An extensive study of Australian renters has revealed some alarming figures which suggest tenants are reaching financial breaking point.
The survey of 9000 renters found almost half had their rents increased in the last six months.
Thirty per cent said they had been pushed into shared living arrangements by rent prices and cost of living pressures in that time, while another 21 per cent said they were priced out of their own homes entirely by the added costs.
Another 30 per cent forecast the same fate for themselves in the near future.
The study by Flatmates, an online shared accommodation facilitator, found 62 per cent of respondents also introduced new house rules, like eating and cooking together, rules for heater usage, and working away from home to stay afloat.
With the data showing a large portion of renters struggling to keep their home as it is, for many, the current economic climate seems to have all but abolished the ability to save for a home of one’s own.
Thirty-four-year-old “veteran tenant” Matthew Rogers from Essendon has been living in shared accommodation for over ten years and faces that very predicament – but not through a lack of trying to purchase his own home.
He described efforts to save for a deposit as worse than an uphill battle.
“I feel like I’m pushing this ball up the hill, but it’s getting bigger,” he said.
“With all these costs and everything added, and I’m kind of falling back, the ball’s rolling back over me,” he said.
“It gets disheartening, and you almost lose hope just trying to save for that deposit.
Mr Rogers lives and works states apart from relatives in Queensland, meaning the option of crashing and saving at his family’s place is off the table.
Instead, he has to look for savings where he can.
He and his housemate are currently looking to rent out their study to ease the rent while adopting stringent power, water and gas limits for themselves.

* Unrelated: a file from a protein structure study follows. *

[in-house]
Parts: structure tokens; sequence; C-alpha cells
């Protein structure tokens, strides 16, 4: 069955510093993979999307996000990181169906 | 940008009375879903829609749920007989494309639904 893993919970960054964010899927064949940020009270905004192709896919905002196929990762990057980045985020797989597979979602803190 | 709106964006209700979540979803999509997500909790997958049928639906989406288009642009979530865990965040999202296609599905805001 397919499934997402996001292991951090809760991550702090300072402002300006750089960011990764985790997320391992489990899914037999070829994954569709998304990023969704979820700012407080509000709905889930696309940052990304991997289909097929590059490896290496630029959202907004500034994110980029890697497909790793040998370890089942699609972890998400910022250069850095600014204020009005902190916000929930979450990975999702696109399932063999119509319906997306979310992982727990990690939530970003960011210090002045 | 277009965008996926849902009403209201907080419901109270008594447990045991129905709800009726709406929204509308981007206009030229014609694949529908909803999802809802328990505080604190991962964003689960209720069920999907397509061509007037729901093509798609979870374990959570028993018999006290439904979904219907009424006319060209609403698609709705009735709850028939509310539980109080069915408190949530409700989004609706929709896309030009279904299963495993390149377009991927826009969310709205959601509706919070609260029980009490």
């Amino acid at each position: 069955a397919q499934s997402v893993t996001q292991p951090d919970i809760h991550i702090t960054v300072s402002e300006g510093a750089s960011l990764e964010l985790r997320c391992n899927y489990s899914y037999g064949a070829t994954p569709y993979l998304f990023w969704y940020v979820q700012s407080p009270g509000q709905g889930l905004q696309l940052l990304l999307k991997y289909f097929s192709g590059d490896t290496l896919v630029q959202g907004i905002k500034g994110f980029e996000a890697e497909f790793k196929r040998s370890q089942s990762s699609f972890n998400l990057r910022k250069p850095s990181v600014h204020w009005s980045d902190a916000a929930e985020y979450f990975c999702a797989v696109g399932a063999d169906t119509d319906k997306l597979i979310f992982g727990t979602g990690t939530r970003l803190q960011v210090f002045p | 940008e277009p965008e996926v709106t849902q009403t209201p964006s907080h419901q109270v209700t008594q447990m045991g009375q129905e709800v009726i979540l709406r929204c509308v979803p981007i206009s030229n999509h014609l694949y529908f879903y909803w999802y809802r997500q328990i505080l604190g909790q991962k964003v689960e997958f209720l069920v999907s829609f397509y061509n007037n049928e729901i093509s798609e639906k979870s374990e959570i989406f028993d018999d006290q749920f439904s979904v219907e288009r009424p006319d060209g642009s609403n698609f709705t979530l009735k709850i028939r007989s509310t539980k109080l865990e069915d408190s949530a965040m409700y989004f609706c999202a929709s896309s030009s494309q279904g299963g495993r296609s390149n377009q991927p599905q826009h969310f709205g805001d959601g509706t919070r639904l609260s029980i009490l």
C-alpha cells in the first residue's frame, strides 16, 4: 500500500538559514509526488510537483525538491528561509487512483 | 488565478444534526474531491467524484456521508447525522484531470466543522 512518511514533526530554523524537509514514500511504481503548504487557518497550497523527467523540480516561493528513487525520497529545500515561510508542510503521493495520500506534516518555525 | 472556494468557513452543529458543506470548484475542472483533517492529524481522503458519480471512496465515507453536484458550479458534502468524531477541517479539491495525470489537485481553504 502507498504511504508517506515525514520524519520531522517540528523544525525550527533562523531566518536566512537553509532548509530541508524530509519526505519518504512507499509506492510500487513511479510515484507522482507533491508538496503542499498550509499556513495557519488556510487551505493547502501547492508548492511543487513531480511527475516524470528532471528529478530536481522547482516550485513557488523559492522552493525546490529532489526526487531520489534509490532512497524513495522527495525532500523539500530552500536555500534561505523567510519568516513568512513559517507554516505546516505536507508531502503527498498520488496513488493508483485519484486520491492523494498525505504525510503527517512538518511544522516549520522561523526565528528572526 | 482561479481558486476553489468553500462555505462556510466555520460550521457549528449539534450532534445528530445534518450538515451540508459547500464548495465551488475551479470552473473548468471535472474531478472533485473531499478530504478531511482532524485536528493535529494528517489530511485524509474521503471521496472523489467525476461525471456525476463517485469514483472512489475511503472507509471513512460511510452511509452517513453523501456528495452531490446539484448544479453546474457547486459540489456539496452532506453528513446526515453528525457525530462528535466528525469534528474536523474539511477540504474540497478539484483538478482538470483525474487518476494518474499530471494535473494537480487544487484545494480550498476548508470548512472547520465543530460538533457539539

“I’m really observant and cautious with electricity and what I’m using and if I can avoid wasting any,” he said.
“I’m just feeling the pinch even more than ever with fuel, car insurance, healthcare, phone bills – everything’s literally gone up.
“This is so common for people to say, but I haven’t had my wage go up a whole heap to kind of take into this consideration here.
“What I would usually be saving isn’t just really happening as much as I used to be able to.”
With little relief in sight, Mr Rogers says he’s “seen it all” over his years renting and has some tips for making a sharehouse work.
He said open communication between housemates and respecting each other’s way of living was key to a happy shared home.
The seasoned renter also recommended avoiding living with friends.
“As much as it sounds good, and you think it’ll work out, a lot of the time it doesn’t, and you’ll lose a friendship,’ he said.
Last week, the annual Rental Affordability Index damningly revealed Australians are being hit with unsustainable rent increases, with every capital city nationwide experiencing a decline in rental affordability.
It found nationally that over 30 per cent of a person’s income was spent on rent.
Lead author of the report, Ellen Witte, said the price hikes were extremely taxing for people on single-income budgets, including single parents and pensioners.
“The situation is particularly bleak because in the past low, income households if needed to, could still move to the regions, but often far away from jobs, so it’s not really a solution,” Ms Witte said.
“Vacancy rates for rental housing have dropped so sharply everywhere and is a key indicator for where prices go if they can see rates are low, they’re generally below one per cent.”
She said rental stress led to people having insufficient funds to pay for other primary needs such as food, medicine, transport and heating.
— with NCA Newswire
Story Credit: news.com.au